UN preparing for possible chemical attack in Iraq's Mosul
As US-led Iraqi and Kurdish troops come ever closer Mosul, 90 UN medical professional have been trained to respond to a possible chemical attack response by ISIS; WHO says that of the 700,000 people expected to flee city, some 200,000 will require emergency health services.
The UN's public health agency said Thursday it has trained 90 Iraqi medics in "mass casualty management," with a special focus on chemical attacks, as part of its preparations for Iraq's operation to retake Mosul from ISIS.
The extremist group, which has ruled Iraq's second largest city for more than two years, is believed to have crude chemical weapons capabilities, and Iraqi forces say they are prepared to encounter them on the battlefield.
The World Health Organization said Wednesday that of the 700,000 people expected to flee Mosul, some 200,000 will require emergency health services, including more than 90,000 children needing vaccinations and 8,000 pregnant women.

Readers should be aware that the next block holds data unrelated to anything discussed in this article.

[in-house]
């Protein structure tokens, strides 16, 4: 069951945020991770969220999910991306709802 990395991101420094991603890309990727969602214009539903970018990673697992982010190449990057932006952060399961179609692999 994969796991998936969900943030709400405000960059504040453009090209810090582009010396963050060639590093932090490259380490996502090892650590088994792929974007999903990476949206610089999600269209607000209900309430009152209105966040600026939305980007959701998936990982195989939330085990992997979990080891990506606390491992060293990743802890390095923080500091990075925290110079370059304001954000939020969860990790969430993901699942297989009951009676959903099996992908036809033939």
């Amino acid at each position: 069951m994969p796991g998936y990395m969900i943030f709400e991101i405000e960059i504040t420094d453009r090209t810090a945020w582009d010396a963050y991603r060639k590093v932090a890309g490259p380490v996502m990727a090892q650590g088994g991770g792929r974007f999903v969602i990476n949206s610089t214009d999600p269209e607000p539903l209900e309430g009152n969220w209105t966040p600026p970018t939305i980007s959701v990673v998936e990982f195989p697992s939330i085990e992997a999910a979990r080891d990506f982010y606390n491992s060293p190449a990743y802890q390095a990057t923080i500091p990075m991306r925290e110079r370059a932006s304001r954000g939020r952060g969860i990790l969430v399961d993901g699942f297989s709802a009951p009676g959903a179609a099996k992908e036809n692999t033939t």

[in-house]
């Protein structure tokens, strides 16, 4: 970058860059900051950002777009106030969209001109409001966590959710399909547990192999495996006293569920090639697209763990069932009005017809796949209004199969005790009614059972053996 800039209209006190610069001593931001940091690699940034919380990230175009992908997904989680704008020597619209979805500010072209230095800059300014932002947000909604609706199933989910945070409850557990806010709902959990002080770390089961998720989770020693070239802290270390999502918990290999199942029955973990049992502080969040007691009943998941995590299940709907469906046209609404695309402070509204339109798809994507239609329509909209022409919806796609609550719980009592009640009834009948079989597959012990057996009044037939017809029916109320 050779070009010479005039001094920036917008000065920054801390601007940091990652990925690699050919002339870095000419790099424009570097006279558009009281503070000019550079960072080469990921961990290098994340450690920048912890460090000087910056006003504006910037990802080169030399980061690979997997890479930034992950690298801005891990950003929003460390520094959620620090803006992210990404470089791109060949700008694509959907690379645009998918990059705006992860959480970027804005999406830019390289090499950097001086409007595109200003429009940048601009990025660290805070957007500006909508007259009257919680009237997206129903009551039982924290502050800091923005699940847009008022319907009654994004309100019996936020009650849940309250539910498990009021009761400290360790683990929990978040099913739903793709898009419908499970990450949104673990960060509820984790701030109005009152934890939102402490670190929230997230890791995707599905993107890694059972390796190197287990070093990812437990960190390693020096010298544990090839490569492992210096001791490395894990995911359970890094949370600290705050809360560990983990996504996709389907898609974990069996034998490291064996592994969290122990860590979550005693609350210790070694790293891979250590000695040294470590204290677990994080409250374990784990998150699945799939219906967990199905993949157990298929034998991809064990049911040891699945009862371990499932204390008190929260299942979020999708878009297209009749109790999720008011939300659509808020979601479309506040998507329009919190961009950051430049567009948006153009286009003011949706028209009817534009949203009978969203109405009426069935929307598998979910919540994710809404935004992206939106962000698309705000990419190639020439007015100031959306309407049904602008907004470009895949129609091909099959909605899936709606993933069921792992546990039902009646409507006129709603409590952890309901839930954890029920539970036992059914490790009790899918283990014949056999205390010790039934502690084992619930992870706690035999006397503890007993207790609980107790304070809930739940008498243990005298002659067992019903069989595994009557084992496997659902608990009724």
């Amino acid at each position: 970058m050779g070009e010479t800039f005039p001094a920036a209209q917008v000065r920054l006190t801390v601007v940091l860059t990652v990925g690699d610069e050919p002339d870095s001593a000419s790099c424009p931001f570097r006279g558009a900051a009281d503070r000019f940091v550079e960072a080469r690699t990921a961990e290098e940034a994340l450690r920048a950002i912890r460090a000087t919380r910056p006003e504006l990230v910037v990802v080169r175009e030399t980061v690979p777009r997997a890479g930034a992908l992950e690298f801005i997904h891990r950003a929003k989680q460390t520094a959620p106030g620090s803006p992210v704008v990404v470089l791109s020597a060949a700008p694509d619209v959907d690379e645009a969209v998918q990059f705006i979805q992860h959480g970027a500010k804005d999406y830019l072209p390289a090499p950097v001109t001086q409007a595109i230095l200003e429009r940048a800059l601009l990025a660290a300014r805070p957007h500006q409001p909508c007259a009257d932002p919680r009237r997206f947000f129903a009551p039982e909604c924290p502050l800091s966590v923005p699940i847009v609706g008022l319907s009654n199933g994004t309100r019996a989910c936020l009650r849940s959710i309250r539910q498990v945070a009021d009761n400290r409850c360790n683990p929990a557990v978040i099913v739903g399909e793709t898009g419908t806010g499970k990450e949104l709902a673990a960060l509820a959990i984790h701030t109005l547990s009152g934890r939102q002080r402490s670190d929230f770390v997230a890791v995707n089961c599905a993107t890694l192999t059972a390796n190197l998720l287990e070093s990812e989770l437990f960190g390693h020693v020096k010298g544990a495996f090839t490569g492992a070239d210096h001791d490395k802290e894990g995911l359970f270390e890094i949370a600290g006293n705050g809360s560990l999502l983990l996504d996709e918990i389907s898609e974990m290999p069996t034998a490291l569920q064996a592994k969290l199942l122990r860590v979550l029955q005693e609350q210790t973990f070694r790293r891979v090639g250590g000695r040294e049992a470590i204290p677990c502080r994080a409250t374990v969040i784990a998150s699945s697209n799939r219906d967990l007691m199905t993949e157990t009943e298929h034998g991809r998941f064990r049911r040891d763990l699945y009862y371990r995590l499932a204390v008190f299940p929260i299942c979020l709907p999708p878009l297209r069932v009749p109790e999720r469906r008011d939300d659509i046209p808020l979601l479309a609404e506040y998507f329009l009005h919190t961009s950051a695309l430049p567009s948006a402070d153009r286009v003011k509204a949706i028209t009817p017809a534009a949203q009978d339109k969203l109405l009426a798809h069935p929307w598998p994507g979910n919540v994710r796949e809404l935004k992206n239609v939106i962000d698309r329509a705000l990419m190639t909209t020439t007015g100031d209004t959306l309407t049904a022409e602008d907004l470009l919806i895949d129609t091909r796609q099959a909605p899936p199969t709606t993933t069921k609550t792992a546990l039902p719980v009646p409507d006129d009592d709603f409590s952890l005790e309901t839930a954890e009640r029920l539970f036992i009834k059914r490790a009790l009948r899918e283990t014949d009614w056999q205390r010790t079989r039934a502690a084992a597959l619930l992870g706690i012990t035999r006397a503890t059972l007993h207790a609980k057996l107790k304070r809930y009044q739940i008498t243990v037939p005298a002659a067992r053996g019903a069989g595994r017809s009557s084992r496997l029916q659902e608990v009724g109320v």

The operation to retake Mosul began Oct. 17 and is expected to take weeks, if not months. The International Organization for Migration says around 9,000 people have fled so far.
The fighting has not yet reached the city itself, which is home to more than a million people.
The United Nations' refugee agency is shipping tents, blankets and other aid from the United Arab Emirates to northern Iraq to help those affected by the military campaign. The UNHCR shipment, which left Dubai's International Humanitarian City on Thursday, is expected to reach those affected as soon as Friday.
Soliman Mohamed Daud, a senior UNHCR supply officer, said that 7,000 units of the relief aid will be sent to northern Iraq. The UAE shipment that left Thursday includes some 1,500 kits.
Iraqi and Kurdish forces, backed by US advisers and airstrikes, began the operation to retake Iraq's second-largest city earlier this month. Aid groups fear that a mass exodus from Mosul could overwhelm camps for displaced people set up around its outskirts.